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Eric Steven Stahl
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A wealthy, successful, East-Anglian tulip grower, Dad Savage is also something of a godfather in the local criminal fraternity but doesn't trust banks to take care of his money. On recommendation from his son, Sav, Dad hires two of Sav's unemployed school friends, Bob and Vic, to help with the business and the crime. After some careless talk from Harold, just known as 'H', about Dad's pension fund, Vic and Bob decide to steal the money from Dad if they can find it. The plans to liberate the money go awry and Sav is killed requiring Bob to call upon his sister Chris to rescue them. Dad intercepts their escape and forces a showdown to try to determine exactly the events of the night in order to identify his son's killer. Written by
Mark Smith <email@example.com>
Typical of its time, but with an interesting Twist.
Very much in the style of contemporary films like Lock, Stock and Two Smoking Barrels, Reservoir Dogs and The Usual Suspects, Dad Savage is a more realistic and significantly less humourous film.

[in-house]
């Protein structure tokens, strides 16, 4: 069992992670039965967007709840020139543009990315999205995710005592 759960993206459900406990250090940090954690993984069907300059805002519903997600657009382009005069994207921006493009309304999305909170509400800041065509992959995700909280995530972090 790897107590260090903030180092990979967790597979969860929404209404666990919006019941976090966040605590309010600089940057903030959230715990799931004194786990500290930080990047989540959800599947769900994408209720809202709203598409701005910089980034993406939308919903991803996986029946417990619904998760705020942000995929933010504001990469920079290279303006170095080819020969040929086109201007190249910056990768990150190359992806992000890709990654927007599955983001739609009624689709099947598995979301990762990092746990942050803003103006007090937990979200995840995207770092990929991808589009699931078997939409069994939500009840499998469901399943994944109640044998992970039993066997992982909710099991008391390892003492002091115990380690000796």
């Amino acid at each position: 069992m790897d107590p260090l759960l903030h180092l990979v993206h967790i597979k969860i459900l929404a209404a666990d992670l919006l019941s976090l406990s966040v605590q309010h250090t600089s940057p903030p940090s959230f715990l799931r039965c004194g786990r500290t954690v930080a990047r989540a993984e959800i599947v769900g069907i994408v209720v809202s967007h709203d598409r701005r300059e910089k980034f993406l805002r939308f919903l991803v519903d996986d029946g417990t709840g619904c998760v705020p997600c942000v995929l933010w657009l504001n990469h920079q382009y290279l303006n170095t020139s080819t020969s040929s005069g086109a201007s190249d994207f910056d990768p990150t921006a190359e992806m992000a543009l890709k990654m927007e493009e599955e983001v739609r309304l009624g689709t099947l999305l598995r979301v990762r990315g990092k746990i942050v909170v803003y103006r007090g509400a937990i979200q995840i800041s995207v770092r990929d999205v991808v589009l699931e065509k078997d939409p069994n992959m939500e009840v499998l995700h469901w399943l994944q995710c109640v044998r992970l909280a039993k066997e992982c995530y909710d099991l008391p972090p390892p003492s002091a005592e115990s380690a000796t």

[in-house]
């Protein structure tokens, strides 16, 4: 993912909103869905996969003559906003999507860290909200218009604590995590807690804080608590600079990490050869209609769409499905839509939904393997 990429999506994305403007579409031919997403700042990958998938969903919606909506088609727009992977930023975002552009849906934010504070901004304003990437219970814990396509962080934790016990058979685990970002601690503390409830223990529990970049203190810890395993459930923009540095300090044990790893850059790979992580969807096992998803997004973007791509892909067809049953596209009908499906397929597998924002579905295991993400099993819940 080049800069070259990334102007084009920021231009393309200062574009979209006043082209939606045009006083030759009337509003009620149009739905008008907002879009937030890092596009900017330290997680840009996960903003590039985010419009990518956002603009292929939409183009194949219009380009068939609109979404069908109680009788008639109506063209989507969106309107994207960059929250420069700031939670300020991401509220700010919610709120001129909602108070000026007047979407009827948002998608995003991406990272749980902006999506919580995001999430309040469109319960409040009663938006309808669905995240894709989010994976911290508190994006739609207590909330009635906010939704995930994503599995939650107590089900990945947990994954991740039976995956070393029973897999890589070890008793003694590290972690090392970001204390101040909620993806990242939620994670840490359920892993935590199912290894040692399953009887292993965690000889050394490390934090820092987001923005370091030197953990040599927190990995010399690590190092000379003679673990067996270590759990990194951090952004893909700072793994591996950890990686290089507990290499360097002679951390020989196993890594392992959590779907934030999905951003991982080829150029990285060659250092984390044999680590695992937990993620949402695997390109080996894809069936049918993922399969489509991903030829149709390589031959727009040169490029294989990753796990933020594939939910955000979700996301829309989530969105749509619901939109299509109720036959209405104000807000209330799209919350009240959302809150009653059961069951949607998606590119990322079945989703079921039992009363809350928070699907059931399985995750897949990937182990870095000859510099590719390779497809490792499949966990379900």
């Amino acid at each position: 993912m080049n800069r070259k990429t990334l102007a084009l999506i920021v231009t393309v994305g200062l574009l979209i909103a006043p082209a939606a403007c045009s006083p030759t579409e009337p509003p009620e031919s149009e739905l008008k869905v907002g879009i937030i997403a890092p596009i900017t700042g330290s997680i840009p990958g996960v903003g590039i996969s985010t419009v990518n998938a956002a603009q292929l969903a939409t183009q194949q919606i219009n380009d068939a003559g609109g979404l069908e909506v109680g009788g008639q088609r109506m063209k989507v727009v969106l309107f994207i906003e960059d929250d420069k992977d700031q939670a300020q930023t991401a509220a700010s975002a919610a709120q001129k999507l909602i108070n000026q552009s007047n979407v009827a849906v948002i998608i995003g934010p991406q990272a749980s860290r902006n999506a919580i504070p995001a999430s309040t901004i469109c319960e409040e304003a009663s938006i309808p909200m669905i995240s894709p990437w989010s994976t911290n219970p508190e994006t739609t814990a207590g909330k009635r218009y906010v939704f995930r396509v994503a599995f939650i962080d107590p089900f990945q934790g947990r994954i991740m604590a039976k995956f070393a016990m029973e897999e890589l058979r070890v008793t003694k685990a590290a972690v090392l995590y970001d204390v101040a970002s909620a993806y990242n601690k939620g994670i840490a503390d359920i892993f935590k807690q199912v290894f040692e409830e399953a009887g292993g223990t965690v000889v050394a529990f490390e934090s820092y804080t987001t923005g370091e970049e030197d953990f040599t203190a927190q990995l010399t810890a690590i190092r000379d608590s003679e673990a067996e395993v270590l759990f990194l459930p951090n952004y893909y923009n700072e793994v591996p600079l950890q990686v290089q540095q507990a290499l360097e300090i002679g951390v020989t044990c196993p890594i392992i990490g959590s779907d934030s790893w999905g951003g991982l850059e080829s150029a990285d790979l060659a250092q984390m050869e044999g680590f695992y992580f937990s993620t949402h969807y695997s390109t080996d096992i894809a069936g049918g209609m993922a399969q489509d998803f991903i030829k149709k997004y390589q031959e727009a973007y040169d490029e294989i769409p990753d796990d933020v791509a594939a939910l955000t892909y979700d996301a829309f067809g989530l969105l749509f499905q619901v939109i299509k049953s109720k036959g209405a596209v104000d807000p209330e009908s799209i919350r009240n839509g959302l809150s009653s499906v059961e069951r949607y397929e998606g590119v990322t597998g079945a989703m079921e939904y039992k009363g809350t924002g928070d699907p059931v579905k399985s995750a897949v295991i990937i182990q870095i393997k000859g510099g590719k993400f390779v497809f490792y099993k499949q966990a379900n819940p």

Patrick Stewart definitely carries the film as the patriarchal head of a family of criminals - not to belittle the performance of the films other actors it's just that none of them are as memorable. Although far removed from the Star Trek universe, Patrick Stewarts portrayal of Dad Savage is reminiscent of Capt. Picard: namely that of a man with a hard outside and a soft - even vulnerable - inside. Dad Savage is a cantankerous old man as easily capable of sticking a shotgun in the face of someone who betrayed him, as he is of dressing in country and western clothes and going line-dancing with the other local senior citizens.
I've tried - unsuccessfully - to convince my friends to see this, I hope many more people will though...
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